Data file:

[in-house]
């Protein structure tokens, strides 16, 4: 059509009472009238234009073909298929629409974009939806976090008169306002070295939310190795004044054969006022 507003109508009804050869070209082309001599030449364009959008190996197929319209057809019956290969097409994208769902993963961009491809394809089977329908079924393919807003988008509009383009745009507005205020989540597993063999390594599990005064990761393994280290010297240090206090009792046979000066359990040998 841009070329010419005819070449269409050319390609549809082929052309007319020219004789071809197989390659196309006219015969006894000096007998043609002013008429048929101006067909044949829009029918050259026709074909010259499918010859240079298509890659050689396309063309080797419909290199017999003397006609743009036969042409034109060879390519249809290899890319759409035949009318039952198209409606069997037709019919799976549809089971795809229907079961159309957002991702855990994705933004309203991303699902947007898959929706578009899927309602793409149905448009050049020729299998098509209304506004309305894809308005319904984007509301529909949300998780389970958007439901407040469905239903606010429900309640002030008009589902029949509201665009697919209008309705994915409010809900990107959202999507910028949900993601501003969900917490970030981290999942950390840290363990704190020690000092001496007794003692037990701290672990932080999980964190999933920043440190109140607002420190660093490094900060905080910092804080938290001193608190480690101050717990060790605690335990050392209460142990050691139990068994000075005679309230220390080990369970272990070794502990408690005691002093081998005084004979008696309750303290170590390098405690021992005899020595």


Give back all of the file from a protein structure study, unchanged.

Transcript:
[in-house]
């Protein structure tokens, strides 16, 4: 059509009472009238234009073909298929629409974009939806976090008169306002070295939310190795004044054969006022 507003109508009804050869070209082309001599030449364009959008190996197929319209057809019956290969097409994208769902993963961009491809394809089977329908079924393919807003988008509009383009745009507005205020989540597993063999390594599990005064990761393994280290010297240090206090009792046979000066359990040998 841009070329010419005819070449269409050319390609549809082929052309007319020219004789071809197989390659196309006219015969006894000096007998043609002013008429048929101006067909044949829009029918050259026709074909010259499918010859240079298509890659050689396309063309080797419909290199017999003397006609743009036969042409034109060879390519249809290899890319759409035949009318039952198209409606069997037709019919799976549809089971795809229907079961159309957002991702855990994705933004309203991303699902947007898959929706578009899927309602793409149905448009050049020729299998098509209304506004309305894809308005319904984007509301529909949300998780389970958007439901407040469905239903606010429900309640002030008009589902029949509201665009697919209008309705994915409010809900990107959202999507910028949900993601501003969900917490970030981290999942950390840290363990704190020690000092001496007794003692037990701290672990932080999980964190999933920043440190109140607002420190660093490094900060905080910092804080938290001193608190480690101050717990060790605690335990050392209460142990050691139990068994000075005679309230220390080990369970272990070794502990408690005691002093081998005084004979008696309750303290170590390098405690021992005899020595």